My final thought. My last night in Dakar I spent in a “Hotel Residence” where at first I seemed to be the only guest. I booked online, and second-guessed myself when I arrived, because on the surface it looked like it might be too second-rate for comfort. I relaxed when I saw the room; the sheets were clean, the room was clean, the bathroom clean and big, and the air held the promise of Wi-Fi. That promise would turn out to be a mirage; while there was Wi-Fi, and it was fast, and free, I had to step out onto the staircase to access it. At night, while I stood there, connected to the world, fellow guests walked past; returning from whatever business they had spent the day doing.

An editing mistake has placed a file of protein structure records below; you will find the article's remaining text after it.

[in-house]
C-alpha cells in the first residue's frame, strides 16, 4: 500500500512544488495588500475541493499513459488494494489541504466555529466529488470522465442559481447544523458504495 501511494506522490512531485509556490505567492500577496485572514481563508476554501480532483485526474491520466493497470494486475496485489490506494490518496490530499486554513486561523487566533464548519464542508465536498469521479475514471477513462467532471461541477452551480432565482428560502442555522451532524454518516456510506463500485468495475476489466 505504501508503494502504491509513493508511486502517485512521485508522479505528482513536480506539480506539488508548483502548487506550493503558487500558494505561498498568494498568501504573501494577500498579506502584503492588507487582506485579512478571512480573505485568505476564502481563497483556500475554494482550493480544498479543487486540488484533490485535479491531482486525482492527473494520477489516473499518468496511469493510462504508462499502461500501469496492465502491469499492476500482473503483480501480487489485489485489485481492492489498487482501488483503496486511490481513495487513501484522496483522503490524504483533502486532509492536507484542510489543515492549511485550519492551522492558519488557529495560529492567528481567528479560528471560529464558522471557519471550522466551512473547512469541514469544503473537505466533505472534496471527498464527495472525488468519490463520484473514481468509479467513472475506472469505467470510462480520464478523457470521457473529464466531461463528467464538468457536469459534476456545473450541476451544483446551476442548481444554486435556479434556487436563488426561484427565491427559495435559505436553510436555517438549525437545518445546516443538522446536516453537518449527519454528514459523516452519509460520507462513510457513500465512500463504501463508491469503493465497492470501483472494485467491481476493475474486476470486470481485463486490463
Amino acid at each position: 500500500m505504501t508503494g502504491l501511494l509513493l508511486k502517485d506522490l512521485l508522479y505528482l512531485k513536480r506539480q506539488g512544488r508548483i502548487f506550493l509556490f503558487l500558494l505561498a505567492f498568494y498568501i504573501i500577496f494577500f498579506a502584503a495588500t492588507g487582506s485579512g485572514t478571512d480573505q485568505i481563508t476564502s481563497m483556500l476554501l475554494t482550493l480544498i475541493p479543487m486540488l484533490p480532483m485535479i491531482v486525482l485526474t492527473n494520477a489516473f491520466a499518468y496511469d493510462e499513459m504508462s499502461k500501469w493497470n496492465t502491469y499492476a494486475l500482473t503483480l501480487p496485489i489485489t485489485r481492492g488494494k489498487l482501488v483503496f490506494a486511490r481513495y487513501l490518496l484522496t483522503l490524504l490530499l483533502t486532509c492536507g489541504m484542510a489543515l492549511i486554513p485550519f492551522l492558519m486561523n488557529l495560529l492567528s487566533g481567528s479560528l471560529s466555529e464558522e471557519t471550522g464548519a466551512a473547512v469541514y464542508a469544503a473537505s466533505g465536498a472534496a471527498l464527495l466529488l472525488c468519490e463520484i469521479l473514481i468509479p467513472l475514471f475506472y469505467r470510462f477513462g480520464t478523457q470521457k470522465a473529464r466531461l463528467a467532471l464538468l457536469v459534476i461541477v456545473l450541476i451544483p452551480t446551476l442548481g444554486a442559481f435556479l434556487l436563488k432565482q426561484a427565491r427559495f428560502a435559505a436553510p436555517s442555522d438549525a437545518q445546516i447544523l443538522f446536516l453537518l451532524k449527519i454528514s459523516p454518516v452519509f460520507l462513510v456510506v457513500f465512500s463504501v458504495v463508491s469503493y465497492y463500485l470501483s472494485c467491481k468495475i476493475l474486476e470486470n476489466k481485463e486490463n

The hotel didn’t accept ATM cards, neither did the supermarket at the petrol station a few hundred meters away. As far as I know there was only one ATM point along the length of the busy road. Odd, I thought, for a city in which fast Wi-Fi didn’t seem to be a rarity. In Nigeria it would be the opposite; plenty of ATM machines, and dodgy Wi-Fi. It made me think: maybe there’s an opportunity for Nigerian banks to step in and show the residents of Dakar how we’re learning to do cashless.